Sibling wars (2)

Valley Voice

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The Republicans’ censure of Jerry Moran and the ascent of state chairman Mike Brown, an election conspiracy promoter, are recent flashpoints in a long history of Republicans feuds among themselves.
The nastier battles disgusted voters, who responded by sending Democrats to Cedar Crest, at times to Congress and, on occasion, to majorities of the Kansas House.
By the mid-1970s, several forces were working against Republican Gov. Robert Bennett early in his first term. Among them were inflation and the cost of living; state spending would surpass $2 billion for the first time, with nearly a fourth of that money from Washington.
The cost of local government was rising, and higher property taxes loomed. At the same time, sales and income tax revenues rolled into Topeka atop an estimated $100 million-plus state budget surplus. ($525 million today).
Gov. Bennett and Republicans rejected a case for returning revenues to local government; Local problems, they said, should be solved with local taxes and without state aid. This infuriated local officials (many were Republicans), who noted that the governor had no trouble accepting $483 million in federal dollars for his $2 billion state budget.
Bennett’s advertised image as a conservative was in contrast to his personal fleet of state cars ( two Cadillacs plus two state sedans), a $900,000 appropriation for a new airplane ($4.7 million today), and a $100,000 remodeling ($525,000 today) at Cedar Crest, the governor’s mansion. He had assembled an inner circle and paid them high salaries; he had added new branch offices at Wichita and Garden City.
Bennett also criticized the state’s new Governmental Ethics Commission while he continued his visible association with well-heeled lobbyists. He maneuvered to get legislative friends quick appointments to the Kansas Corporation Commission, which regulated utilities. The tone set by Bennett seemed negative: Republicans could only have friends who are useful and who can be used.
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Democrats in 1976 were elected to a 65-60 majority in the Kansas House and John Carlin, speaker of the House, became a Democratic candidate for governor in1978. His campaign spread the word about Bennett, and in the final days of his campaign Carlin knotted his message with a neat ‒ if not entirely accurate ‒ slam that Bennett was responsible for soaring utility bills.
It worked: The Republican governor was from wealthy Johnson County, aloof and negative, accepting federal dollars while hoarding state revenues, associate of powerful lobbyists, manipulator of the corporation commission, friend of big business and bigger utility bills.
Carlin was elected. The fallout against Republicans sent Democrats to Congress: U.S. Rep. Martha Keys of Topeka was reelected in the 2nd District, and in the 4th District, Dan Glickman of Wichita defeated incumbent Republican Garner Shriver.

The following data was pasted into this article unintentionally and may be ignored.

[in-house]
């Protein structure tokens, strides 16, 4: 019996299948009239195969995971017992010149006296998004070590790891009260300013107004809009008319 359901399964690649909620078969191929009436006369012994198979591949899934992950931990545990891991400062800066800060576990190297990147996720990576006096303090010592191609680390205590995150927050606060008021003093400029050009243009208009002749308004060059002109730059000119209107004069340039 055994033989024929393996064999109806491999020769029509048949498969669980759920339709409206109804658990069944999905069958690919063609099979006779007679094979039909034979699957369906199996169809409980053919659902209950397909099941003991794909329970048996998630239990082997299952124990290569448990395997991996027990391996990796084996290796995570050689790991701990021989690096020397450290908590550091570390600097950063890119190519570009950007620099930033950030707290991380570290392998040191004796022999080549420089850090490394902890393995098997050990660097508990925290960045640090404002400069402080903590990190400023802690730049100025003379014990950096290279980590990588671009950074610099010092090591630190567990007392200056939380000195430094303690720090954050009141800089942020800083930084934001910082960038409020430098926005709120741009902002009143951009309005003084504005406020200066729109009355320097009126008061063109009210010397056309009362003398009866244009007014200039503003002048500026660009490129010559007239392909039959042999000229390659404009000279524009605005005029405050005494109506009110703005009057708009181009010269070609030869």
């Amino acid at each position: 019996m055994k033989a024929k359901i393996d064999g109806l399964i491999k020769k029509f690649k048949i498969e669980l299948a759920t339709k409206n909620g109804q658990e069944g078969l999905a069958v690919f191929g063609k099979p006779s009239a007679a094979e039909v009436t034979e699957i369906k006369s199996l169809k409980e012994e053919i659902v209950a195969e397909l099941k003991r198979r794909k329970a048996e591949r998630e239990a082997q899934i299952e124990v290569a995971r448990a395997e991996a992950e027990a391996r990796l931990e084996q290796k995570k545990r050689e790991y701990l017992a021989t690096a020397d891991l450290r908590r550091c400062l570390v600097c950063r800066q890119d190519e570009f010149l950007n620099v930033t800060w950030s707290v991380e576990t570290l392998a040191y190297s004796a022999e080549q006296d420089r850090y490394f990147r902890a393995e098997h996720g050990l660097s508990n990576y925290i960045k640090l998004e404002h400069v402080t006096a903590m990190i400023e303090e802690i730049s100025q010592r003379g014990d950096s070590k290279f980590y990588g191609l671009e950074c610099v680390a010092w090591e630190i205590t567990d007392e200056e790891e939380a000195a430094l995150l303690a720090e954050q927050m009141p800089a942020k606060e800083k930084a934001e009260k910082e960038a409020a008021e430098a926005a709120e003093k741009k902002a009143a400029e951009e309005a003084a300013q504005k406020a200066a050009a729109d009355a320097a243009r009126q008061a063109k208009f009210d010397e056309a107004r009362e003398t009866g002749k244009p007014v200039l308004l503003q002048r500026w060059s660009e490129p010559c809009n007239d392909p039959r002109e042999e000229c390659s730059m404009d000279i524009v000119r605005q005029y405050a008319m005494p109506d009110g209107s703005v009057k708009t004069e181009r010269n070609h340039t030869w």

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Republicans, eager to challenge Carlin’s reelection campaign, formed another circular firing squad in 1982. Five candidates were on the party primary ballot. Sam Hardage of Wichita, vicious and uncompromising, won the nomination with 36 percent of the vote. Former Lt. Gov. and state party chairman Dave Owen was second with 34 percent and House Speaker Wendell Lady (26 percent) finished third. Hardage had been ham-handed and bull-headed in a poisonous contest. Owen, Lady and other Republican regulars never got over it.
Carlin beat Hardage 1982 with 54 percent of the vote. Late in his first term, Carlin had proposed a severance tax on oil, gas and coal to raise new revenues for schools and highways. Carlin, working with the legislature’s majority Republicans, secured approval of the new tax in 1983.
Carlin also won an increase in the state sales tax and additional taxes on higher income brackets. The legislature allowed multi-banking in Kansas, began efforts to court international trade, established economic development planning and created a $20 million state venture capital fund.
The agenda seemed dominated by Carlin but he could not have achieved elimination of the sales tax on utilities and the property tax on farm machinery, or advocated new prisons, or expanded overseas markets, without help from Republicans and their leaders.
In 1986, the last year of Carlin’s two terms, he campaigned for six amendments to the Kansas Constitution. Among them were liquor by the drink, a state lottery, property classification and pari-mutuel betting. The voters’ approval would transform the government and culture of the state as had few other reforms in its history. Carlin would finish his second term as one of the state’s most accomplished and popular governors.
The law prevented Carlin from a third consecutive term. It was said that Republican Mike Hayden became the next governor because Carlin couldn’t be.
For Republicans, trouble loomed.
(Next: Feuding through Brownback)

SOURCEJohn Marshall
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John Marshall is the retired editor-owner of the Lindsborg (Kan.) News-Record (2001-2012), and for 27 years (1970-1997) was a reporter, editor and publisher for publications of the Hutchinson-based Harris Newspaper Group. He has been writing about Kansas people, government and culture for more than 40 years, and currently writes a column for the News-Record and The Rural Messenger. He lives in Lindsborg with his wife, Rebecca, and their 21 year-old African-Grey parrot, Themis.

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